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Student-athlete selected by Teach For America program

When David Mendez came to Dominican as a freshman, his goal was to score goals. He was the prized recruit for the Penguins’ soccer team and he was set to lead by example. Now, as a senior, Mendez’s goal has taken on a different perspective. The student-athlete wants to connect cultural diversity and educational disparity. He wants to lead by teaching.

The Liberal Studies major and co-captain of the Penguins’ soccer team learned in November that he has been accepted into the Teach For America (TFA) program, a non-profit organization whose mission is to eliminate educational inequity by enlisting high-achieving recent college graduates and professionals to teach for at least two years in low-income communities throughout the United States. Beginning in fall of 2014, Mendez will teach bilingual studies in Newark, New Jersey where, according to TFA data, only 22 percent of ninth graders graduate high school in four years.|

“This is the first step I need to take to really understand educational inequity,” says Mendez, who will graduate from Dominican in May. “Learn how to teach kids who don’t have the resources some kids have. It’s going to be an invaluable tool that I will have in the future when I teach and when I communicate.”

Mendez, who last season was named to the Pacific West Conference All-Academic Team, will pursue his teaching credential in New Jersey while trying to have a positive impact on students. He will do so knowing how fortunate he is to be a part of the Teach For America program. This year, TFA received 60,000 applicants. Only 9.5 percent were accepted.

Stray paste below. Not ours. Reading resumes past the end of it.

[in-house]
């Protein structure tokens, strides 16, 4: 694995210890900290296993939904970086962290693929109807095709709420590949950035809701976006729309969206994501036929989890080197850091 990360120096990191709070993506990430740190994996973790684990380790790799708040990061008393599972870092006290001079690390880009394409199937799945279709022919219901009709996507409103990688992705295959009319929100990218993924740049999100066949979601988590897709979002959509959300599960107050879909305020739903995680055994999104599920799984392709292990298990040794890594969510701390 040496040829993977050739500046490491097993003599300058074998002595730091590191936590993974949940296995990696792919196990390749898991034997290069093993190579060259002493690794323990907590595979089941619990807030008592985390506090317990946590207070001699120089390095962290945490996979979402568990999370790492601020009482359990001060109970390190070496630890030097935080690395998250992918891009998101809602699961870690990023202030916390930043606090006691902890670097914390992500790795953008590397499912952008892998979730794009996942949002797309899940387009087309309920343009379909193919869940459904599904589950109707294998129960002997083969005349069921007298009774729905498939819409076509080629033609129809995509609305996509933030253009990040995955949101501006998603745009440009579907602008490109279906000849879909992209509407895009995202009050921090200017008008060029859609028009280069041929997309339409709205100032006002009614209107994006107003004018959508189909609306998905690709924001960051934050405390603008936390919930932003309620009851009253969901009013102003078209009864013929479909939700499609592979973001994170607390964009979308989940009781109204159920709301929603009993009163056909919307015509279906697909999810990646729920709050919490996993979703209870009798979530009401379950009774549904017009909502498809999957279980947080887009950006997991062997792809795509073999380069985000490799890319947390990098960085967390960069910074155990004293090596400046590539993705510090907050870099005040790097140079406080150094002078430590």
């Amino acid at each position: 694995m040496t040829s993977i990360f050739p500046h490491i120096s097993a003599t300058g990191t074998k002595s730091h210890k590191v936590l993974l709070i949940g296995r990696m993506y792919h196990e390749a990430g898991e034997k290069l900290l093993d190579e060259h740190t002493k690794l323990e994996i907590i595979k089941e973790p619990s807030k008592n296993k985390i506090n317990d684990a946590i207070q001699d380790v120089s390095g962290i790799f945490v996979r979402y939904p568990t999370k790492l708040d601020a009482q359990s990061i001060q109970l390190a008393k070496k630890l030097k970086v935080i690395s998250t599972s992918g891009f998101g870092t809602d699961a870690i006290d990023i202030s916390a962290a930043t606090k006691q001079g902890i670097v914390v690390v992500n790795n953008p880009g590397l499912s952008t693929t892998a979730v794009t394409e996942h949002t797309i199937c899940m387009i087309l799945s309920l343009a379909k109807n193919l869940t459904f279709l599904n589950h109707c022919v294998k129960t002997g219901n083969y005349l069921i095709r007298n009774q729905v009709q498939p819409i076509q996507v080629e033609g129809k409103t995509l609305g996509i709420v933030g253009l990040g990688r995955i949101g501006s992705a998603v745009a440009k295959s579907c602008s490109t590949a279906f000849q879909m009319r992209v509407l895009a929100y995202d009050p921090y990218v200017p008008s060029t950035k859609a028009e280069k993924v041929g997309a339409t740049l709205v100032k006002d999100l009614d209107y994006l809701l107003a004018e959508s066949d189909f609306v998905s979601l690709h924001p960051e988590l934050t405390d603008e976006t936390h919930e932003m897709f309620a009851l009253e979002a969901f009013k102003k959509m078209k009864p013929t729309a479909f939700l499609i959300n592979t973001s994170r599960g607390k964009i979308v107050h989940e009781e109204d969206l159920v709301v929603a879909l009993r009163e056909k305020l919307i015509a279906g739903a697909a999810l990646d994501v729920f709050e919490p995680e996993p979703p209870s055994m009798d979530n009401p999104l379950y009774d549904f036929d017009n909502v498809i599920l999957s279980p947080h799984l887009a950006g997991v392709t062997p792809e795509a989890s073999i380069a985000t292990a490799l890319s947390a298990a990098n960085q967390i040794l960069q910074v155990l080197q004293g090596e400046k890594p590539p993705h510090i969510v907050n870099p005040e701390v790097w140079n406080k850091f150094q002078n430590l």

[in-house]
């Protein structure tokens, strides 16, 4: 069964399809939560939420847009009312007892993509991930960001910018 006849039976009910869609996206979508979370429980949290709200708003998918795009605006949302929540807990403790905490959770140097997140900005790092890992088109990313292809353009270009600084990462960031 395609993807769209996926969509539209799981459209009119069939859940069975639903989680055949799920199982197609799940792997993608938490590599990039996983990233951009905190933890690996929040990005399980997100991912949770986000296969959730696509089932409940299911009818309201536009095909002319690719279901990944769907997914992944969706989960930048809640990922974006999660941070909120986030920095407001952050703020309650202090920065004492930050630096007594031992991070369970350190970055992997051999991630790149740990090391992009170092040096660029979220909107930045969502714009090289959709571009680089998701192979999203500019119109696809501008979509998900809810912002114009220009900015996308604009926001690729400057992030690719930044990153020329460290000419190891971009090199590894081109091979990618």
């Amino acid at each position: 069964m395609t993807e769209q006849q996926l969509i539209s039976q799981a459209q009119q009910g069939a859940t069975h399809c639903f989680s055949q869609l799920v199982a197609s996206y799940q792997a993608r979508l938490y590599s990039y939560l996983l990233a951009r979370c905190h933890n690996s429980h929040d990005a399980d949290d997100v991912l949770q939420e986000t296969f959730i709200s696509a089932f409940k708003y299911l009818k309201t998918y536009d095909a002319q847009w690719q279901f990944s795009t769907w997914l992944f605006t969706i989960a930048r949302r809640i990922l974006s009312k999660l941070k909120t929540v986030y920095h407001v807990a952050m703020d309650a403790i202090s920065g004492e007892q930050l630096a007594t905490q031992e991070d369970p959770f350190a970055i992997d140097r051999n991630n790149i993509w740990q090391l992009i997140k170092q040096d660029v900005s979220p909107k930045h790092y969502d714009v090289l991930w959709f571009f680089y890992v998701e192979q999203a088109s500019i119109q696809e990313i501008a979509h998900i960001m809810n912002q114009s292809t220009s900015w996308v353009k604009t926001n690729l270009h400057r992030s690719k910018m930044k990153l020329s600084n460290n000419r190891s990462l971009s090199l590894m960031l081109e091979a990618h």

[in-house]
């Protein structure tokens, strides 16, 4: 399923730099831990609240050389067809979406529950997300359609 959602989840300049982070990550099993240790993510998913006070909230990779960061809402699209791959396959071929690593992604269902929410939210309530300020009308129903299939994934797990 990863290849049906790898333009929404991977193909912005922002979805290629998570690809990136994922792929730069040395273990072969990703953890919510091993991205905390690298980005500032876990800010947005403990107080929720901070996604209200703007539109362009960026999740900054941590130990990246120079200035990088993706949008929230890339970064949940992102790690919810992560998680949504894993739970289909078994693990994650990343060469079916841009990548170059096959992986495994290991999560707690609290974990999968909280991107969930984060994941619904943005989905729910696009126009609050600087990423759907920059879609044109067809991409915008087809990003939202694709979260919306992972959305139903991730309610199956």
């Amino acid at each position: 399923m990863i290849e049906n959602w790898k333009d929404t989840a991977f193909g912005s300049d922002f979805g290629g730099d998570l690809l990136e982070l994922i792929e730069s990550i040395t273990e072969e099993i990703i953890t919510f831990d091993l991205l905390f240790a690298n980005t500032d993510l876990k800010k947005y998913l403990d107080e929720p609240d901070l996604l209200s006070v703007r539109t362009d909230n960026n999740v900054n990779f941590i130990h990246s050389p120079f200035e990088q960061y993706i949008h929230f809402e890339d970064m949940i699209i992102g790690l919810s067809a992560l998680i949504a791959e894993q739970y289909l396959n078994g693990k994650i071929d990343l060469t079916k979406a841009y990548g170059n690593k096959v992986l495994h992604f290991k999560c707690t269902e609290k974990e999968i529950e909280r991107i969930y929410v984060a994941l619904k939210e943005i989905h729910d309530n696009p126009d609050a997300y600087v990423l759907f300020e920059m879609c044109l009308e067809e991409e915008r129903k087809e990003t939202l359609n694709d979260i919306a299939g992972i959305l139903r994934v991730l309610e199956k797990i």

“I’ve never been happier,” Mendez says. “I’ve always wanted to work with children. It’s all happened and it’s all worked out and I’m so passionate about teaching right now. It’s crazy.”

Helping people is a tradition in the Mendez family. David’s older sister, Eleanna, who was an NAIA All-American soccer player with the Penguins, graduated from Dominican’s nursing program and his younger sister, Julianna, a freshman on this year’s Dominican women’s soccer team, is majoring in Special Education.

“David found his passion working with kids and helping mold young lives into successful members of society,” says Phil Billeci-Gard, the Penguins’ head men’s soccer coach who graduated from Dominican with a BA in English. “In my opinion, aside from a child’s own parents, the greatest influence a child has in his/her life is a teacher. I told David he has a true gift with his natural ability to lead and not to let that go to waste. People will naturally follow him.”

The long range goal now for Mendez is to someday create a charter school with an innovative approach with a health/science twist. His idea is to challenge and prepare kids for college while at same time training them for vocational tracts to be sustainable in life.

“The transformation David has undergone from freshman to senior is second to none,” Billeci-Gard says. “He has taken full advantage of his opportunity at Dominican and is leaving with a distinct career path and prepared to face any challenge.”


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